I had a guy on my team who had been previously laid off because a business unit failed, downsized and shed employees. Being laid off is a painful experience that can hurt your pride. He’d been laid off multiple times. Each time he’d proposed strategies that might have avoided the failure and been ignored. He’d learned that when he saw problems and proposed a change of direction, people ignored him and he got laid off.
He had a gift for spotting forthcoming business problems. When he saw some in my team, he proposed a strategy that didn’t get adopted. His subconscious alarm bells went off. Desperate not to repeat history, he started defending his ideas with increasing desperation which caused a lot of friction with team mates, and angry meetings. I brought his attention to the conflict he was creating and we worked on it. Eventually I let him go because he couldn’t put it behind him.
Most people pick up nuts ideas about the world from childhood and other life experiences. Here’s a personal example: my childhood taught me that being “right” was very important. I was also right a lot, which reinforced that belief. My ego became centered on being “right”. This made me a difficult team mate. I’d get into arguments with people and wouldn’t back down, or would beat people into agreement. I couldn’t concede things even if they were unimportant. I was also extremely bad at taking feedback. A couple of managers tried to bring my problem behaviors to my attention. I couldn’t see their kind attempt to help and decided that the feedback was obviously wrong! Wanting to be right made it hard for me to see other people’s viewpoint. It took me a long time to see this behavior and realize it was unhelpful. Putting it behind me transformed my ability to work collaboratively with people.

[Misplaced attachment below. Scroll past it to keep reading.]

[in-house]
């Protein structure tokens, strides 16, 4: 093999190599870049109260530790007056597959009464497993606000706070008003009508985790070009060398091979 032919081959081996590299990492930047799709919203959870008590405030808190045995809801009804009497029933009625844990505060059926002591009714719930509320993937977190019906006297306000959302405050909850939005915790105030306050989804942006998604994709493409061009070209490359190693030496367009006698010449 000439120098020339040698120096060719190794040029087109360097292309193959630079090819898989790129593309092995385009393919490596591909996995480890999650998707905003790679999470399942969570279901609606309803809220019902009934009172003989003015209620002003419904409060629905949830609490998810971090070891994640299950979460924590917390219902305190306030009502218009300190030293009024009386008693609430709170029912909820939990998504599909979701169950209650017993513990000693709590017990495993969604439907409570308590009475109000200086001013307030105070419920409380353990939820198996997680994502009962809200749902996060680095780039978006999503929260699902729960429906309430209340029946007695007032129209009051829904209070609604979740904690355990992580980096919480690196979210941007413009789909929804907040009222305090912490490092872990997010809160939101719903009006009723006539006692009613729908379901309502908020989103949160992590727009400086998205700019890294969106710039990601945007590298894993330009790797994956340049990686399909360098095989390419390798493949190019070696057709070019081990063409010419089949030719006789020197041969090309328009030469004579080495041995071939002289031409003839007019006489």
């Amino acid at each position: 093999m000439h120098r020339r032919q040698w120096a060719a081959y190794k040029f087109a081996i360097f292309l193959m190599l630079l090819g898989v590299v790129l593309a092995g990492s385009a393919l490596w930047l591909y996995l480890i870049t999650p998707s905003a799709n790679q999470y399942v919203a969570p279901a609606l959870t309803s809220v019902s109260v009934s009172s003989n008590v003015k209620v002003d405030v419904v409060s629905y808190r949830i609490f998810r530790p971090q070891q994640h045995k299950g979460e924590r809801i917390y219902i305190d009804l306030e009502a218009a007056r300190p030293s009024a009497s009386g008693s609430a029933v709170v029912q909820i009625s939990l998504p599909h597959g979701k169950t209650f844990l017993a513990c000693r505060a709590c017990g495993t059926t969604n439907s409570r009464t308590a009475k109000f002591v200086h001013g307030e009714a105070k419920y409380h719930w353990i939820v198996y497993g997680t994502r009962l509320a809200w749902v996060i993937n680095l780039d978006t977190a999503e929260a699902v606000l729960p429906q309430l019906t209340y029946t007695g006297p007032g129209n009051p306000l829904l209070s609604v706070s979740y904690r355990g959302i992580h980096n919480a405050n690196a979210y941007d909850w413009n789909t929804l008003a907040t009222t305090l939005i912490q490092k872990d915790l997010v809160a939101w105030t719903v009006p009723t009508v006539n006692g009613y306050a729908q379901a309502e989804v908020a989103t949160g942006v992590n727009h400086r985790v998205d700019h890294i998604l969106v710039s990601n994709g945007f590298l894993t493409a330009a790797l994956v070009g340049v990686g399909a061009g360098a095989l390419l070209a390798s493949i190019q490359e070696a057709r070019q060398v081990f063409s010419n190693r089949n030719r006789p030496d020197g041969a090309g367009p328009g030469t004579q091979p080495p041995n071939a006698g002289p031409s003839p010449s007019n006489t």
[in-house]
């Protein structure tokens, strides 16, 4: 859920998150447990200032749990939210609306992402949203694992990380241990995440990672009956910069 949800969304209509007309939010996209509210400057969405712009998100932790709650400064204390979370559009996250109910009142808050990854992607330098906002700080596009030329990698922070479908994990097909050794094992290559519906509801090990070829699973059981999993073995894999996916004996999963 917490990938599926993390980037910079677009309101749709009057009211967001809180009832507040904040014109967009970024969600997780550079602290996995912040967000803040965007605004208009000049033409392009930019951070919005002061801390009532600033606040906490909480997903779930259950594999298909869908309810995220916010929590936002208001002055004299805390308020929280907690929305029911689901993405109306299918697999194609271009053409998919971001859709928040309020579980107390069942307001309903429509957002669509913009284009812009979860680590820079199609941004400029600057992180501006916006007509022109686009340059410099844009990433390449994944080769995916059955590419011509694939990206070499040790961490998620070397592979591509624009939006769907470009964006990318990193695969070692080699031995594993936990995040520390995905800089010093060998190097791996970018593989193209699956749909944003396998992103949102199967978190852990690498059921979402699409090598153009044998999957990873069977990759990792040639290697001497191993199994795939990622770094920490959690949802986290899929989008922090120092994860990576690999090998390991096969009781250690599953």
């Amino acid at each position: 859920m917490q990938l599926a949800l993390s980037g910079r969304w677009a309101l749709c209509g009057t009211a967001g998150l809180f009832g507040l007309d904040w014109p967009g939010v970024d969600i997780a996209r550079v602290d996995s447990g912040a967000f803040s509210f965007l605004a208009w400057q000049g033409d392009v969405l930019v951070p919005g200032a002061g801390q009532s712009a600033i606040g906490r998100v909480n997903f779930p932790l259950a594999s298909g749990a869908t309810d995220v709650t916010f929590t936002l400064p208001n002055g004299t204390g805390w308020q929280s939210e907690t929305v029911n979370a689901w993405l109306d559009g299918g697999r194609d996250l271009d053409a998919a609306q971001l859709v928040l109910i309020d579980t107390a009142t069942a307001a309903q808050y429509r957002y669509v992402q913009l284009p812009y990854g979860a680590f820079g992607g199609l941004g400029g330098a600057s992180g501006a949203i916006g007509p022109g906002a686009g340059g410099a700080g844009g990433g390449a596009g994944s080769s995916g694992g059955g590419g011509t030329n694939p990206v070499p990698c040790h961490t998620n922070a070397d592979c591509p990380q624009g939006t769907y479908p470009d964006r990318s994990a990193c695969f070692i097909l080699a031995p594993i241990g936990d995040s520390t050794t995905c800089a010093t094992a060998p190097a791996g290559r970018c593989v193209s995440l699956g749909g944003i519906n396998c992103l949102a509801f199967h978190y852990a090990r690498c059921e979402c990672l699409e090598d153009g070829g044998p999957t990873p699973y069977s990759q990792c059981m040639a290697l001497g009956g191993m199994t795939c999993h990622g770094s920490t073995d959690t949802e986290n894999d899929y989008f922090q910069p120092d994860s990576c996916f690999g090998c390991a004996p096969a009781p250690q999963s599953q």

People show up at work with a variety of problem behaviors. These aren’t behaviors that people create simply to be difficult. They’re a deeply rooted part of their personality and based in their life experiences. The simple – and wrong – answer applied by many workplaces is to tell people to “leave that stuff outside work”. That’s unrealistic and, I would argue, deeply unhelpful. There’s an emotional cost to suppressing your personality which can exacerbate the problem behaviors.
A good manager – I think – makes a sincere attempt to support their employees and help employees address these problem behaviors. Pushing someone out the door at the first sign of problem behaviors is simply passing the problem on to someone else. Engage with difficult employees, bring attention to the problem behaviors with kindness. Give them time to work through problem behaviors and show sincerity in your support employees.
You aren’t a psychiatrist or a therapist. I’m not suggesting that’s the role of a manager. But you do have a choice. You have the choice of helping an employee manage through their problem behaviors for the benefit of yourself and future employers. Or you have the choice to pass the buck.
I know which I choose.